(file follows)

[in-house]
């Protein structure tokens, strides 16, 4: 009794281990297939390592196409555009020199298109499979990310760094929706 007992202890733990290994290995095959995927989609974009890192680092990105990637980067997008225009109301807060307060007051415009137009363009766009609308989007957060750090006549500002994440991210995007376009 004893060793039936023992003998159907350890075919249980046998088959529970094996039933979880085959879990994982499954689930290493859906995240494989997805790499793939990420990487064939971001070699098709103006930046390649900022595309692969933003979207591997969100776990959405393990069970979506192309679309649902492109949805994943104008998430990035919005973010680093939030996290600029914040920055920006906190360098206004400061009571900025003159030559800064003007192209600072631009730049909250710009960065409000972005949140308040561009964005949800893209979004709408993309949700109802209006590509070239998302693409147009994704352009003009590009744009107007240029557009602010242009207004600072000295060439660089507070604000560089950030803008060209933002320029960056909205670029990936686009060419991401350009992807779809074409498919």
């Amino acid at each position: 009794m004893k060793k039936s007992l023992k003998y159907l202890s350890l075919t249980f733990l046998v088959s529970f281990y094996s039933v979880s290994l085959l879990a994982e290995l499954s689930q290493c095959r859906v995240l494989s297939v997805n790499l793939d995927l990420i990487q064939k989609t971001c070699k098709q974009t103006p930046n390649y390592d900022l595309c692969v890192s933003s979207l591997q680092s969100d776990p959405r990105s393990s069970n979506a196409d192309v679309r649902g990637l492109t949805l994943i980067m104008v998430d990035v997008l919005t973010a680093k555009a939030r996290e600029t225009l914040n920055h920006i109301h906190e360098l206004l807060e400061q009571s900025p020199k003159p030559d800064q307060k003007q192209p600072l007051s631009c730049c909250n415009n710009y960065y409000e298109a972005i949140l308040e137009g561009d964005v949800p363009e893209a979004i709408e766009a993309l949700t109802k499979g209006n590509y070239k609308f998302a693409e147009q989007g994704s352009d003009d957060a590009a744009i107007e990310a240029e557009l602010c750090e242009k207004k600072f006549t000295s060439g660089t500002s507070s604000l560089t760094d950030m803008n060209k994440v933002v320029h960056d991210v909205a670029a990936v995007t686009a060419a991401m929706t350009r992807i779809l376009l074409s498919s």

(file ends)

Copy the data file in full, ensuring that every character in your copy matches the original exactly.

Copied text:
[in-house]
């Protein structure tokens, strides 16, 4: 009794281990297939390592196409555009020199298109499979990310760094929706 007992202890733990290994290995095959995927989609974009890192680092990105990637980067997008225009109301807060307060007051415009137009363009766009609308989007957060750090006549500002994440991210995007376009 004893060793039936023992003998159907350890075919249980046998088959529970094996039933979880085959879990994982499954689930290493859906995240494989997805790499793939990420990487064939971001070699098709103006930046390649900022595309692969933003979207591997969100776990959405393990069970979506192309679309649902492109949805994943104008998430990035919005973010680093939030996290600029914040920055920006906190360098206004400061009571900025003159030559800064003007192209600072631009730049909250710009960065409000972005949140308040561009964005949800893209979004709408993309949700109802209006590509070239998302693409147009994704352009003009590009744009107007240029557009602010242009207004600072000295060439660089507070604000560089950030803008060209933002320029960056909205670029990936686009060419991401350009992807779809074409498919």
């Amino acid at each position: 009794m004893k060793k039936s007992l023992k003998y159907l202890s350890l075919t249980f733990l046998v088959s529970f281990y094996s039933v979880s290994l085959l879990a994982e290995l499954s689930q290493c095959r859906v995240l494989s297939v997805n790499l793939d995927l990420i990487q064939k989609t971001c070699k098709q974009t103006p930046n390649y390592d900022l595309c692969v890192s933003s979207l591997q680092s969100d776990p959405r990105s393990s069970n979506a196409d192309v679309r649902g990637l492109t949805l994943i980067m104008v998430d990035v997008l919005t973010a680093k555009a939030r996290e600029t225009l914040n920055h920006i109301h906190e360098l206004l807060e400061q009571s900025p020199k003159p030559d800064q307060k003007q192209p600072l007051s631009c730049c909250n415009n710009y960065y409000e298109a972005i949140l308040e137009g561009d964005v949800p363009e893209a979004i709408e766009a993309l949700t109802k499979g209006n590509y070239k609308f998302a693409e147009q989007g994704s352009d003009d957060a590009a744009i107007e990310a240029e557009l602010c750090e242009k207004k600072f006549t000295s060439g660089t500002s507070s604000l560089t760094d950030m803008n060209k994440v933002v320029h960056d991210v909205a670029a990936v995007t686009a060419a991401m929706t350009r992807i779809l376009l074409s498919s």